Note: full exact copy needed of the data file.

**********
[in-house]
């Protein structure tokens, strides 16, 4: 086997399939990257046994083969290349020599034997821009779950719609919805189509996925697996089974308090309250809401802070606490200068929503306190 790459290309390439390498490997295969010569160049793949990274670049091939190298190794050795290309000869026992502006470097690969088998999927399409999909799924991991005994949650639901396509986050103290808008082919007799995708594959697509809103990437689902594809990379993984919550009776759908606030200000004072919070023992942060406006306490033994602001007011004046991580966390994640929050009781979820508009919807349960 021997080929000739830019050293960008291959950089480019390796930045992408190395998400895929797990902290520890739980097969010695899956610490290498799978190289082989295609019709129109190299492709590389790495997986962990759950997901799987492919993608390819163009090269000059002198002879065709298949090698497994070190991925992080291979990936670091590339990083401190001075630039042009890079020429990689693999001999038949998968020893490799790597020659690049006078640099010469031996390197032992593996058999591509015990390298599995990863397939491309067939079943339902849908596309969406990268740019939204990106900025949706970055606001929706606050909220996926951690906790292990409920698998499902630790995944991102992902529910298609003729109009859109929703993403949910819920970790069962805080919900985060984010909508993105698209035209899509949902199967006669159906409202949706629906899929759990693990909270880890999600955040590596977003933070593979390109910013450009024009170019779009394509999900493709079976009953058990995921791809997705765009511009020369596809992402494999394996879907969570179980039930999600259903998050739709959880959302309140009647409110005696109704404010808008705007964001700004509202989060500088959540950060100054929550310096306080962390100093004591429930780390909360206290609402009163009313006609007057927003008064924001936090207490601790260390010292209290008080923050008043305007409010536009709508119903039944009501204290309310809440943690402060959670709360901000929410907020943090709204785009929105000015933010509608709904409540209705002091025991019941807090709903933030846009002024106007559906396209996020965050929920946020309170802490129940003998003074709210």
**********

[in-house]
């Protein structure tokens, strides 16, 4: 086997399939990257046994083969290349020599034997821009779950719609919805189509996925697996089974308090309250809401802070606490200068929503306190 790459290309390439390498490997295969010569160049793949990274670049091939190298190794050795290309000869026992502006470097690969088998999927399409999909799924991991005994949650639901396509986050103290808008082919007799995708594959697509809103990437689902594809990379993984919550009776759908606030200000004072919070023992942060406006306490033994602001007011004046991580966390994640929050009781979820508009919807349960 021997080929000739830019050293960008291959950089480019390796930045992408190395998400895929797990902290520890739980097969010695899956610490290498799978190289082989295609019709129109190299492709590389790495997986962990759950997901799987492919993608390819163009090269000059002198002879065709298949090698497994070190991925992080291979990936670091590339990083401190001075630039042009890079020429990689693999001999038949998968020893490799790597020659690049006078640099010469031996390197032992593996058999591509015990390298599995990863397939491309067939079943339902849908596309969406990268740019939204990106900025949706970055606001929706606050909220996926951690906790292990409920698998499902630790995944991102992902529910298609003729109009859109929703993403949910819920970790069962805080919900985060984010909508993105698209035209899509949902199967006669159906409202949706629906899929759990693990909270880890999600955040590596977003933070593979390109910013450009024009170019779009394509999900493709079976009953058990995921791809997705765009511009020369596809992402494999394996879907969570179980039930999600259903998050739709959880959302309140009647409110005696109704404010808008705007964001700004509202989060500088959540950060100054929550310096306080962390100093004591429930780390909360206290609402009163009313006609007057927003008064924001936090207490601790260390010292209290008080923050008043305007409010536009709508119903039944009501204290309310809440943690402060959670709360901000929410907020943090709204785009929105000015933010509608709904409540209705002091025991019941807090709903933030846009002024106007559906396209996020965050929920946020309170802490129940003998003074709210």